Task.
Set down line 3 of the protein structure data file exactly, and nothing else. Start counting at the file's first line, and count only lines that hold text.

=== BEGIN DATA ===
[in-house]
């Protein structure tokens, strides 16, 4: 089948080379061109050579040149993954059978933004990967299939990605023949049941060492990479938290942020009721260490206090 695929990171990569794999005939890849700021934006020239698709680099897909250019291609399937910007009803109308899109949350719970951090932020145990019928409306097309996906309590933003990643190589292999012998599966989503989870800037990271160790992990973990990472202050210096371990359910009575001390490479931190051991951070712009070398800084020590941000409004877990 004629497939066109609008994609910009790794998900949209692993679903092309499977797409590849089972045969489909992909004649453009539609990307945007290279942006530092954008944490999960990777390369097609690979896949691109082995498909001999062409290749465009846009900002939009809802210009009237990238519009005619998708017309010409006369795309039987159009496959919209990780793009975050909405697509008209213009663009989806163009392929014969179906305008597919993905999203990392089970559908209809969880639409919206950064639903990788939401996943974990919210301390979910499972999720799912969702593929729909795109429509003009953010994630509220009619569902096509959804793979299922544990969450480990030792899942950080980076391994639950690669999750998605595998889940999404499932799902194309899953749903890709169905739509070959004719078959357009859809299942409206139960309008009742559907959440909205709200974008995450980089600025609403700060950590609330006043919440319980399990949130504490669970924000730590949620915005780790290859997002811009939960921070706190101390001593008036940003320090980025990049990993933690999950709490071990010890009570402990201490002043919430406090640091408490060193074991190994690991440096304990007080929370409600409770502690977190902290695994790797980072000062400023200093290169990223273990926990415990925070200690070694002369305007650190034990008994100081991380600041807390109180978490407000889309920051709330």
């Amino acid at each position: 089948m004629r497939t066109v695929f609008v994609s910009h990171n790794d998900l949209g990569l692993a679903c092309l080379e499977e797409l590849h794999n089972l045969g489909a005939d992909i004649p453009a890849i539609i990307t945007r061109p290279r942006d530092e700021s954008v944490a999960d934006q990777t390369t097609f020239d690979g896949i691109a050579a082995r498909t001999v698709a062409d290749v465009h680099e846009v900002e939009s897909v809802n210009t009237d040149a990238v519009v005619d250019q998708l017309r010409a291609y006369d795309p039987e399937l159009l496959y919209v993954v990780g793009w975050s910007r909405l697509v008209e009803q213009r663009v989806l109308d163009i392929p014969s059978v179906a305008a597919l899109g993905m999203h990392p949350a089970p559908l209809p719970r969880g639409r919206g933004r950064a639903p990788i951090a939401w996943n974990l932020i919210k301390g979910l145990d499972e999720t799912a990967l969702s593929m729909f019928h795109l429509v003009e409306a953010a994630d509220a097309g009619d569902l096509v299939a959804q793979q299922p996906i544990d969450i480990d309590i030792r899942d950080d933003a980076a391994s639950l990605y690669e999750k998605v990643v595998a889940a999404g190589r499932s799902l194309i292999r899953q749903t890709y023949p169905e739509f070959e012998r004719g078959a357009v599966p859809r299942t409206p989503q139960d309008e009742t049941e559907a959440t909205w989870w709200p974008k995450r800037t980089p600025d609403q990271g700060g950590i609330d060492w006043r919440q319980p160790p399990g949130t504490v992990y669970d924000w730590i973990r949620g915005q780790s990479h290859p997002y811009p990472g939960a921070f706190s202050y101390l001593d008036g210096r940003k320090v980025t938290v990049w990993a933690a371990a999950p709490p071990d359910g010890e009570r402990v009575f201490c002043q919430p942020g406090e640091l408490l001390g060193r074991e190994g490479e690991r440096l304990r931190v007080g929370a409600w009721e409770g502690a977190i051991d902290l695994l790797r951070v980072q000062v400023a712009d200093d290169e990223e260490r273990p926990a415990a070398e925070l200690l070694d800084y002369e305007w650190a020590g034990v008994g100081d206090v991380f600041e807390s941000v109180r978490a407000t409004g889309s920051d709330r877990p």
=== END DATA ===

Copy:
């Amino acid at each position: 089948m004629r497939t066109v695929f609008v994609s910009h990171n790794d998900l949209g990569l692993a679903c092309l080379e499977e797409l590849h794999n089972l045969g489909a005939d992909i004649p453009a890849i539609i990307t945007r061109p290279r942006d530092e700021s954008v944490a999960d934006q990777t390369t097609f020239d690979g896949i691109a050579a082995r498909t001999v698709a062409d290749v465009h680099e846009v900002e939009s897909v809802n210009t009237d040149a990238v519009v005619d250019q998708l017309r010409a291609y006369d795309p039987e399937l159009l496959y919209v993954v990780g793009w975050s910007r909405l697509v008209e009803q213009r663009v989806l109308d163009i392929p014969s059978v179906a305008a597919l899109g993905m999203h990392p949350a089970p559908l209809p719970r969880g639409r919206g933004r950064a639903p990788i951090a939401w996943n974990l932020i919210k301390g979910l145990d499972e999720t799912a990967l969702s593929m729909f019928h795109l429509v003009e409306a953010a994630d509220a097309g009619d569902l096509v299939a959804q793979q299922p996906i544990d969450i480990d309590i030792r899942d950080d933003a980076a391994s639950l990605y690669e999750k998605v990643v595998a889940a999404g190589r499932s799902l194309i292999r899953q749903t890709y023949p169905e739509f070959e012998r004719g078959a357009v599966p859809r299942t409206p989503q139960d309008e009742t049941e559907a959440t909205w989870w709200p974008k995450r800037t980089p600025d609403q990271g700060g950590i609330d060492w006043r919440q319980p160790p399990g949130t504490v992990y669970d924000w730590i973990r949620g915005q780790s990479h290859p997002y811009p990472g939960a921070f706190s202050y101390l001593d008036g210096r940003k320090v980025t938290v990049w990993a933690a371990a999950p709490p071990d359910g010890e009570r402990v009575f201490c002043q919430p942020g406090e640091l408490l001390g060193r074991e190994g490479e690991r440096l304990r931190v007080g929370a409600w009721e409770g502690a977190i051991d902290l695994l790797r951070v980072q000062v400023a712009d200093d290169e990223e260490r273990p926990a415990a070398e925070l200690l070694d800084y002369e305007w650190a020590g034990v008994g100081d206090v991380f600041e807390s941000v109180r978490a407000t409004g889309s920051d709330r877990p």